Agarwood (jinkoh in Japanese) is an oriental medicine for use as a sedative (Okugawa et al., 1993). Agar is considered to be a pathological product produced by fungal invasion of the host (Qi Shu-Yuan et al., 1992). Since 1938, few workers have been studying about agar formation and reported the agar zones to be associated with mold and decay fungi (Bose, 1938; Bhattacharyya et al., 1952; Jalaluddin, 1977; Venkataramanan et al., 1985; Beniwal, 1989; Tamuli et al., 2000ab; Mitra and Gogoi, 2001). Among different fungal species reported to be associated with agar zones, few could exhibit pathogenesis with the development of disease symptoms while others seem to be of saprophytic nature in different eco-geographical conditions. Studies on the oil of infected A. agallocha were made by various workers (Maheshwari et al., 1963; Varma et al., 1965; Paknikar and Naik, 1975; Thomas and Ozainne, 1976; Pant and Rastogi, 1980; Bhandari et al., 1982; Nagashima et al., 1983; Ishihara et al., 1991, 1993). Maheshwari et al. (1963) isolated three new sesquiterpenic furanoids of the selinane group from agarwood oil, obtained from the fungus infected plant and their structures and absolute configurations determined by degradative studies and physical measurements. Varma et al. (1965) examined that degradative studies and physical measurements supported by an unambiguous synthesis of the derived ketone have led to the assignment of a novel spiro-skeleton to agarospirol, a sesquiterpene alcohol isolated from the essential oil of infected agarwood. Paknikar and Naik (1975) reported that on hydrogenation of α-agarofuran and β-agarofuran the same dihydroagarofuran was obtained. Thomas and Ozainne (1976) reported some naturally occurring dihydroagarofuran and isodihydroagarofuran to unequivocally show that the dihydroagarofuran found was indeed dihydro-β-agarofuran and isodihydroagarofuran was isodihydro-β-agarofuran; two separate compounds. Pant and Rastogi (1980) and Bhandari et al. (1982) isolated a new sesquiterpene, agarol and a couinarinolignan, aquillochin, respectively, from the oil of agarwood. Nagashima et al. (1983) further characterized the presence of two more sesquiterpene alcohols, jinkohol II and jinkoh- eremol, from the Indonesia agar wood oil. Nakanishi et al. (1984) again reported that a benzene extract of an Indonesian sample of 'Jinkoh' agarwood was found to contain α-agarofuran, 10-epi-γ-eudesmol and oxo-agarospirol. Ishihara et al. (1991) characterized seven new sesquiterpenes based on the guaiane skeleton in a sample of agarwood oil. Five new eudesmane sesquiterpenes and three other compounds further characterized by Ishihara et al. (1993) in a sample of agarwood extract produced in the laboratory from A. agallocha of Vietnamese origin. Vesicular-arbuscular myccorhizal association in the tree species and changes in amino acid composition due to pathogenesis were also studied by Tamuli et al. (2002a, 2002b). Tamuli et al. (2005) investigate the difference in composition of oils obtained from healthy, naturally infected and artifically inoculated eaglewood using GC and GC-MS analyses. This investigation shows a marked difference in the oil compositions among the treatments with regards to their quality. Valerianol (3.0%) and tetradecanoic acid (7.1%) contents were recorded higher in the oils of naturally infected plants than in that of healthy ones (0.1 and 6.9% respectively). Pentedecanoic acid was totally absent in the oils of healthy plants, whereas it was found in a greater amount (6.8%) in the oil of naturally infected plants. In contrast dodecanoic acid (3.1%), pentedecanoic acid (6.2%), hexadecanoic acid (31.5%) and octadecanoic acid were found in the oils of healthy plants, while the oils obtained from naturally infected plants contained lower amounts of these components (2.3, 4.8, 20.0 and 1.0% respectively). The oils obtained from the inoculated plants showed almost similar distribution of the components with healthy plants. So far the qualitative study of the oils of healthy and wounds eaglewood has yet to be investigated. The present investigation was, therefore, undertaken to study the qualitative differences in the oils obtained from healthy, naturally infected and artificially screw wounds eaglewood. This paper reports the results obtained by GC-MS on A. agallocha oils.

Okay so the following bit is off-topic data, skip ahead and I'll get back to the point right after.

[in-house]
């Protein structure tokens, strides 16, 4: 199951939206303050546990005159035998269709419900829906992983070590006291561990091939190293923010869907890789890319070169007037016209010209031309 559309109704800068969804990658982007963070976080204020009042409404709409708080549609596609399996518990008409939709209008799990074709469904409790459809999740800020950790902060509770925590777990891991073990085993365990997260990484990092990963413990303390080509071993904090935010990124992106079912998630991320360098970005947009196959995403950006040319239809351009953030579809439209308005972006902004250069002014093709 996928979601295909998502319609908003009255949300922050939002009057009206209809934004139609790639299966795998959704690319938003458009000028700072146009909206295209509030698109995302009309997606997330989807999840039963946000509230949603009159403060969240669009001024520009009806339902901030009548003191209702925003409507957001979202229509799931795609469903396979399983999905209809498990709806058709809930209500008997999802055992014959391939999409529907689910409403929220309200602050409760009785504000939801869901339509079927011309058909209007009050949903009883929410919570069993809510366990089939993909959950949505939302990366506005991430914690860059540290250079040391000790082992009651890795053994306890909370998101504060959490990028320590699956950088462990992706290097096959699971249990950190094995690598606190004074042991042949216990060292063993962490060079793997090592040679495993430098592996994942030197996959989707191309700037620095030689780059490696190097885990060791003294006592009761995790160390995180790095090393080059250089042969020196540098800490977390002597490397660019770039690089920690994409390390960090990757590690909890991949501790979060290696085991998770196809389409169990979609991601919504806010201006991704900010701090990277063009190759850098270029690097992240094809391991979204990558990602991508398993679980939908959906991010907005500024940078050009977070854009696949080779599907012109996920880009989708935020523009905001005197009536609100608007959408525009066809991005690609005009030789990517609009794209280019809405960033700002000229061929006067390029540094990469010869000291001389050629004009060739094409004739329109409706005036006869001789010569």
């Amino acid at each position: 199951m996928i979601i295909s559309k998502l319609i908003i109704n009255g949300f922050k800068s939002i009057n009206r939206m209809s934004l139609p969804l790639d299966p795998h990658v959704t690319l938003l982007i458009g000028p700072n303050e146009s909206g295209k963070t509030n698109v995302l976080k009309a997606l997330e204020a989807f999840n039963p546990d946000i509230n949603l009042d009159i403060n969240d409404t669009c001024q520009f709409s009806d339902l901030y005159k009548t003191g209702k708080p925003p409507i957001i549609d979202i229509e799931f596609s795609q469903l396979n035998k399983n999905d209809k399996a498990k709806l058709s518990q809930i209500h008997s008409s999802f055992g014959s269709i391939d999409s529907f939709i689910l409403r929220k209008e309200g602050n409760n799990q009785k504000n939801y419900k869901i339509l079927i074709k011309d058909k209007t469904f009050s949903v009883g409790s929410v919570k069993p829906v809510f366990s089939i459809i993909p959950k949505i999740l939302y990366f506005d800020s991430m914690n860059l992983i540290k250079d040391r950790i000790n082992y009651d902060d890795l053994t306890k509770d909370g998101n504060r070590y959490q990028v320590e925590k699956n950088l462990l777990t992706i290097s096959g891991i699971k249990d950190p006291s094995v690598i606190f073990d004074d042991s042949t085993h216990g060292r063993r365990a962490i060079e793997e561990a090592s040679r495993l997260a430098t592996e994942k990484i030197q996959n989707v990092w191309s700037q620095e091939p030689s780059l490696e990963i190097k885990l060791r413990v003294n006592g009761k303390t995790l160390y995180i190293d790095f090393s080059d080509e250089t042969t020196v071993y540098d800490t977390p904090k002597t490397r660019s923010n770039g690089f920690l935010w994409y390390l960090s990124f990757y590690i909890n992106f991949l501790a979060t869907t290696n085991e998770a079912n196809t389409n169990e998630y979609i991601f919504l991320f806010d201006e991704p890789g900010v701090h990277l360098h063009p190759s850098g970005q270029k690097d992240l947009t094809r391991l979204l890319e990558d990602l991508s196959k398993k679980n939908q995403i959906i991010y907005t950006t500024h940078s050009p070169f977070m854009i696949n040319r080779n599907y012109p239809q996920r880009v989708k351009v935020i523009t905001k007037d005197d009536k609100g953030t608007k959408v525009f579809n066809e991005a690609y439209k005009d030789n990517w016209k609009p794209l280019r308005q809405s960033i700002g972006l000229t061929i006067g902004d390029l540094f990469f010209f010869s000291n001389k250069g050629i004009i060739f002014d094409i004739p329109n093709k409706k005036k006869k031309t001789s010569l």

Materials and Methods